Fasting and other ketogenic-like diets have been used to treat conditions like epilepsy for thousands of years. And in fact, a version of the keto diet has been traced back to 500 BC.
The carbohydrates you eat are converted to glucose, which is the body’s primary source of energy. Whenever your intake of carbohydrates is limited to a certain range, for a long enough period of time, you reach a point where your body draws on its alternate energy system, fat stores, for fuel. This means the body burns fat and turns it into a source of fuel called ketones. (Ketones are produced whenever body fat is burned). When you burn a larger amount of fat,than is immediately needed for energy, the excess ketones are discarded in the urine. Being in ketosis means your body has burned a large amount of fat in response to the fact that it didn’t have sufficient glucose available for energy needs.
Dietary ketosis is a natural adjustment to the body’s reduced intake of carbohydrates as the body shifts its primary source of energy from carbohydrates to stored fat. The presence of insulin keeps ketone production in check so that a mild, beneficial ketosis is achieved. Blood glucose levels are stabilized within a normal range and there is no break-down of healthy muscle tissue.The body functions naturally and effectively while in a state of dietary ketosis.
The benefits many people experience while in a state of dietary ketosis for weight loss may include rapid weight loss, decreased hunger and cravings, improved mood, increased energy and, as long as protein intake is adequate, protection of lean mass.
According to some research studies, ketogenic diet hasbeen an important therapy for childhood epilepsy. No one is sure why it works, but the high fat/low protein/low carbohydrate diet seems to push the body into a starvation-like state called ketosis&because the body has no glucose for fuel, cells begin burning fat from the diet instead, which slows the frantic firing of brain cells.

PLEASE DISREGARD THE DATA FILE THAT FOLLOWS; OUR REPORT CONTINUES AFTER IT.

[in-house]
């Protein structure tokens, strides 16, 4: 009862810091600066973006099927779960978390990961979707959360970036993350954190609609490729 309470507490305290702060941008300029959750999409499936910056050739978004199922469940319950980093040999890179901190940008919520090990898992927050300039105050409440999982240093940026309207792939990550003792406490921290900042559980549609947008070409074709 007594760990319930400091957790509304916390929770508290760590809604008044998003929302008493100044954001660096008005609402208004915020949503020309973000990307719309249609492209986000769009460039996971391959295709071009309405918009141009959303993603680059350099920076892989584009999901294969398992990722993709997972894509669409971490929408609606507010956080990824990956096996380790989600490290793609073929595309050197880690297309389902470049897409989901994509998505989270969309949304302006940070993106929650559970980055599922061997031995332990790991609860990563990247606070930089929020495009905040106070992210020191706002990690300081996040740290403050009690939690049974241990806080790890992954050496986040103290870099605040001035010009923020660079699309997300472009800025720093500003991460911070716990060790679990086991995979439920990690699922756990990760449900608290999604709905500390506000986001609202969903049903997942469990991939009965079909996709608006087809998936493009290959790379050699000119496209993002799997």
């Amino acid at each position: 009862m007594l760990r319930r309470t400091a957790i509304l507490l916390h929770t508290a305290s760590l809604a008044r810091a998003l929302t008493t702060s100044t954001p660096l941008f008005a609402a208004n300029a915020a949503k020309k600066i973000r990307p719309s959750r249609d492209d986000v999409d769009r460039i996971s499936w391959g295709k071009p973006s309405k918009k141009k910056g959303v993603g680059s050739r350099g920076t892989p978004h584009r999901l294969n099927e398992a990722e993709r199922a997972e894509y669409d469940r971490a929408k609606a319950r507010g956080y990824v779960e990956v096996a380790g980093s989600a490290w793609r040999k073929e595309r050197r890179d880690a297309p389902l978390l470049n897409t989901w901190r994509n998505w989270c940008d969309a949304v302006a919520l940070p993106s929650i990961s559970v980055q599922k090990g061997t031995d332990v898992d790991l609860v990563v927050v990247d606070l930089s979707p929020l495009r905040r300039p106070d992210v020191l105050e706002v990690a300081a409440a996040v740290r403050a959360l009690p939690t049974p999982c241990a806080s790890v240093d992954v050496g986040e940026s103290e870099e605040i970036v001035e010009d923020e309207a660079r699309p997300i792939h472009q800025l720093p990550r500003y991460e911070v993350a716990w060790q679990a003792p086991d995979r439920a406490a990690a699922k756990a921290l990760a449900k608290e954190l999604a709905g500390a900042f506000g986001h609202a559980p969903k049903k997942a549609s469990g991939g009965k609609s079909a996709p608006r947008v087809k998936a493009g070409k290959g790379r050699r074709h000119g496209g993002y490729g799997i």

Ketogenic diets are also of proven benefit in certain childhood cancers. Certain tumors, particularly those that are poorly differentiated and slow growing and have a limited blood supply, are known to use glucose as the primary source of fuel. Shifting the prime substrate for energy metabolism in the host from glucose to ketone bodies by means of a ketogenic diet, thereby decreasing the availability of glucose to the tumor, could potentially inhibit tumor growth.
Weight loss medications should never be used during pregnancy, and weight loss is not advised during pregnancy. Women who are thinking about becoming pregnant should avoid these drugs, as they may harm an unborn baby.
ADIPEX OR PHENTERMINE Phentermine is a stimulant that is similar to an amphetamine. Phentermine is an appetite suppressant that affects the central nervous system.
Phentermine is used together with diet and exercise to treat obesity (overweight) in people with risk factors such as high blood pressure, high cholesterol, or diabetes.
Do not use phentermine if you are pregnant or breast-feeding a baby.
You should not take phentermine if you have a history of heart disease, severe or uncontrolled high blood pressure, overactive thyroid, glaucoma, if you are in an agitated state, or if you have a history of drug or alcohol abuse.
Do not use phentermine if you have taken an MAO inhibitor in the past 14 days. A dangerous drug interaction could occur. MAO inhibitors include isocarboxazid, linezolid, phenelzine, rasagiline, selegiline, and tranylcypromine.
HOW TO TAKE ADIPEX OR PHENTERMINE
Considerations for people taking phentermine include the following:
Phentermine comes in tablet and capsule form. It is usually taken by mouth once daily, although some people may need to take it twice a day.
Your dose should be taken either before breakfast or one to two hours after breakfast.
This medication should be combined with an appropriate diet. It is not meant to be used without dieting.
Do not take phentermine more often or at higher doses than prescribed, as this can lead to addiction or dependence.
For the medication to work properly, it must be taken as prescribed.
If you are unsure about anything related to your phentermine dosage, please talk to your doctor or pharmacist.
What should I discuss with my healthcare provider before taking Adipex-P (phentermine)? Do not use phentermine if you have taken an MAO inhibitor in the past 14 days. A dangerous drug interaction could occur. MAO inhibitors include isocarboxazid, linezolid, phenelzine, rasagiline, selegiline, and tranylcypromine.
You should not take phentermine if you are allergic to it, or if you have:
a history of heart disease (coronary artery disease, heart rhythm problems, congestive heart failure, pulmonary hypertension);
severe or uncontrolled high blood pressure;
if you are pregnant or breast-feeding;
if you are in an agitated state;
if you have a history of drug or alcohol abuse; or
if you are allergic to other diet pills, amphetamines, stimulants, or cold medications.
Taking phentermine together with other diet medications such as fenfluramine (Phen-Fen) or dexfenfluramine (Redux) can cause a rare fatal lung disorder called pulmonary hypertension.